That sounds more than a little like a deity willing to defy his fellows who have "cut off" the afterlife because it's just completely unacceptable to allow that kind of injustice. But because he is a being of justice, he can't act with impunity, and must make do with compromise solutions and partial measures as he continues to look for a proper solution to the problem. That's why he's empowering Sorcerers and Warlocks, who skirt around the issues with divine magic. He's also not against the use of artifice, but it needs to be done with care and under strict ethical guidelines, not the rampant dangerous experimentation that many are prone to. I also just really like the idea of a deity caught in a catch-22 situation: being LG, and very specifically a deity focused on the downtrodden and forgotten, he desperately wants to fix the problem and create a just and fair world, but it is his own power that invites the greatest problems. If he acts to help people, he will hurt them, but he cannot choose not to help people in need when he has the ability to help them. That's a fascinating and really different take on divinity compared to almost all other settings, where the good gods are usually just too busy or far-sighted to get involved. Here, the deity literally can't get directly involved without making things worse...but cannot choose not to get involved either.

Whoever the Lonely One is, if you decide on a particular identity, there should be subtle clues about who it is--and what their real agenda is. Above, I assumed a Lawful Good deity--but that doesn't need to be the case. Perhaps the real reason the world is cut off is that an evil deity pulled a Takhisis and usurped the power of the gods, but in so doing cut off access to the afterlife. Such a deity would be totally fine with the world being really really awful and overrun with undead, and might see the "undead are drawn to divine magic" as a boon to encourage only necromancers and the reckless/ambitious to practice divine magic.

For a couple more notions:

No one is ever buried anymore. Remains are always either burned as soon as possible (religious rites are rare, if conducted at all) or, more commonly, simply thrown over the walls. There haven't been any "tombs" or "cemetaries" for decades, perhaps centuries depending on how long things have been as they are. At most, you might have old former temples re-purposed as places for keeping urns, but even then, many folks prefer to get rid even of the bone-ashes of the deceased--just out of superstition that they might somehow reanimate anyway.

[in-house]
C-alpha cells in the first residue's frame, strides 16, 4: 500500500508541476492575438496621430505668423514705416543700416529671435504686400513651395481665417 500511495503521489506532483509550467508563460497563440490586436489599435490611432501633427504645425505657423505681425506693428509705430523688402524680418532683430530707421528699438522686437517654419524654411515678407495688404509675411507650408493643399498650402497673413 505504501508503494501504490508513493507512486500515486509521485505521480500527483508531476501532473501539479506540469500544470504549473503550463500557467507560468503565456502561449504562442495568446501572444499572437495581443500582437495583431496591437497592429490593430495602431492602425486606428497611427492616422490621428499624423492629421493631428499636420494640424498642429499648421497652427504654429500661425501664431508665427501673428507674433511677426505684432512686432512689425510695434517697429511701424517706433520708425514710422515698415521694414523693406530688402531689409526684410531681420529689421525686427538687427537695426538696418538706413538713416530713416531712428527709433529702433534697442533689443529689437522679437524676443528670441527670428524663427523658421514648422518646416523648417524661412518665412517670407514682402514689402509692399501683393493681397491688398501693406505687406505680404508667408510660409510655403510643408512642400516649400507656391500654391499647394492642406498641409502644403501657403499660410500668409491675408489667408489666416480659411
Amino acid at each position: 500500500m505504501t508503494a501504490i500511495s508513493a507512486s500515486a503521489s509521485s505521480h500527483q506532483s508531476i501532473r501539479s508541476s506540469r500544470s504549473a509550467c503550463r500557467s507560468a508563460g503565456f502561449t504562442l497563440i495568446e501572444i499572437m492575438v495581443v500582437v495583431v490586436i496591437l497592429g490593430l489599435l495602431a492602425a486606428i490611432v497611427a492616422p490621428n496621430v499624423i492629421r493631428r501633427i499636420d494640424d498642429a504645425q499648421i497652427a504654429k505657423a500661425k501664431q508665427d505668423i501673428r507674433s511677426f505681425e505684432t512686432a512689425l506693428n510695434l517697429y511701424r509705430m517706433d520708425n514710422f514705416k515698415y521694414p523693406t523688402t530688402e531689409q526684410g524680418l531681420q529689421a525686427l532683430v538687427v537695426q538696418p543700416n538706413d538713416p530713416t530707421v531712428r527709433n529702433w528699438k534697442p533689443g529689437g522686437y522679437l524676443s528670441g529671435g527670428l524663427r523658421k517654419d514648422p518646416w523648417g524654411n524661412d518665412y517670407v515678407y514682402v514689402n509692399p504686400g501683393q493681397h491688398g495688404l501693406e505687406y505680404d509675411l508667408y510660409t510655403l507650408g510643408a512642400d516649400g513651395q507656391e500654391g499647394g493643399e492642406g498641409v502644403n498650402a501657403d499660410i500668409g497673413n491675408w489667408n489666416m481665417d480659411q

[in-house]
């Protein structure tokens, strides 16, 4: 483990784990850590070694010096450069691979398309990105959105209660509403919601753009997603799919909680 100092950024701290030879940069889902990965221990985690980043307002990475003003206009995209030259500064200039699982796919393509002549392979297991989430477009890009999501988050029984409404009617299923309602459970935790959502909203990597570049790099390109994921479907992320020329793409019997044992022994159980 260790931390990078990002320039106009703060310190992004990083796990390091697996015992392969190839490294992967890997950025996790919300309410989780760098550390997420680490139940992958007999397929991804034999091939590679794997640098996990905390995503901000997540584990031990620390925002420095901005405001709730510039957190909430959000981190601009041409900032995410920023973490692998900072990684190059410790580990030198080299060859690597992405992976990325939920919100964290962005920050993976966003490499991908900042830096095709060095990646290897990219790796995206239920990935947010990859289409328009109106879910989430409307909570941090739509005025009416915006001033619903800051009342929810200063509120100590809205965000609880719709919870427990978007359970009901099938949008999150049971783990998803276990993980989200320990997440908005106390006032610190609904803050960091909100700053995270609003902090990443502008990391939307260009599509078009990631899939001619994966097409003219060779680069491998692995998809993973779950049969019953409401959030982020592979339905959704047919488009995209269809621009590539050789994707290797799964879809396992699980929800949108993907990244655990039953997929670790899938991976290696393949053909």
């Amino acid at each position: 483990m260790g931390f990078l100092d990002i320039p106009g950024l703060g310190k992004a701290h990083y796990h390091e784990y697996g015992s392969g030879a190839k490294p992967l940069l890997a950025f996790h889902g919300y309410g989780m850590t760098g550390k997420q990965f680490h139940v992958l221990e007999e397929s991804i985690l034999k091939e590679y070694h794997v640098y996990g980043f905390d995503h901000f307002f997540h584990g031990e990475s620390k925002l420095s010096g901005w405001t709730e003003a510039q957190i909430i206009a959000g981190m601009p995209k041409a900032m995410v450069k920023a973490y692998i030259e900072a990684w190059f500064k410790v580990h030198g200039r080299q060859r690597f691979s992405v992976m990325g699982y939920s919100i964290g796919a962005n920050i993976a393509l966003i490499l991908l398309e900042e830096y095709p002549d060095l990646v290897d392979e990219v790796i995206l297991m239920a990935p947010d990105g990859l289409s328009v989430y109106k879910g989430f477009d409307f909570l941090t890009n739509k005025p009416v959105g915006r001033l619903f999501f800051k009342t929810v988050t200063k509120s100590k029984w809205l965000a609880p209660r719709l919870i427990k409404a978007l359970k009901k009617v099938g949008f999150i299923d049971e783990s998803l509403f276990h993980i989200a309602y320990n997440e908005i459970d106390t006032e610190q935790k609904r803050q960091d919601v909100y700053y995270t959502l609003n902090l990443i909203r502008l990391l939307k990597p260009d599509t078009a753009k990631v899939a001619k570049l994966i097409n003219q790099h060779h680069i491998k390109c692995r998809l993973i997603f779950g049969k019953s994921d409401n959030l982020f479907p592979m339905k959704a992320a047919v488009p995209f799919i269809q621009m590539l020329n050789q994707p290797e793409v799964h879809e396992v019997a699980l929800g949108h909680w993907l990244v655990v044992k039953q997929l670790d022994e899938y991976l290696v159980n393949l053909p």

The undead fear fire, moving water, and salt. These aren't just ritual shorthands: they're also reminders about the safe ways to prepare meat so that it won't spring back to life and kill you. Freshly-cooked meat is a luxury for most folks. Minced or ground meat is a little more common (since it's hard for undead burger to do much of anything), but far more common than either of those is either pre-cooked meat, or cured meats, which have been saturated with salt and thus repel the undead. Many, particularly among the poor, try to make do with low-meat diets, perhaps enjoying a cured beast flank once a week, or adding small shavings of dried meat to other dishes.
 
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I had a further idea, as I was reflecting on it, but I think this should be stressed as one optional interpretation rather than the one and only truth of the matter. So I will keep it spoilered, to emphasize that there should be many different interpretations on this: Who is the Lonely One?
While I love this answer, if one was thinking about publishing, there absolutely shouldn't be a canon answer. The mystery should be refreshed with every campaign.

(I can imagine, for example, the Raven Queen causing the situation in a botched attempt to gain total control of all dead souls, looking for a way to fix the system without going back to the old way - she still wants total control.)
 

While I love this answer, if one was thinking about publishing, there absolutely shouldn't be a canon answer. The mystery should be refreshed with every campaign.

(I can imagine, for example, the Raven Queen causing the situation in a botched attempt to gain total control of all dead souls, looking for a way to fix the system without going back to the old way - she still wants total control.)
Yeah, that's exactly the kind of thing I wanted to keep open. As you say, making it an eternal mystery every time the game is played is much better.
 

BookTenTiger

He / Him
I was thinking about Warlock Patrons.

In this world, Warlock Patrons are prisoners of powerful warlock cabals. Warlocks draw their power not through bargains but as leeches.

For example, the Church of the White Chain has within it a powerful deva bound by magic and deviliron. Warlocks pledged to this church are able to use the deva as their patron. I see this Celestial as an imprisoned scholar, writing endless religious screeds and prophesies consumed as magic scrolls by the church.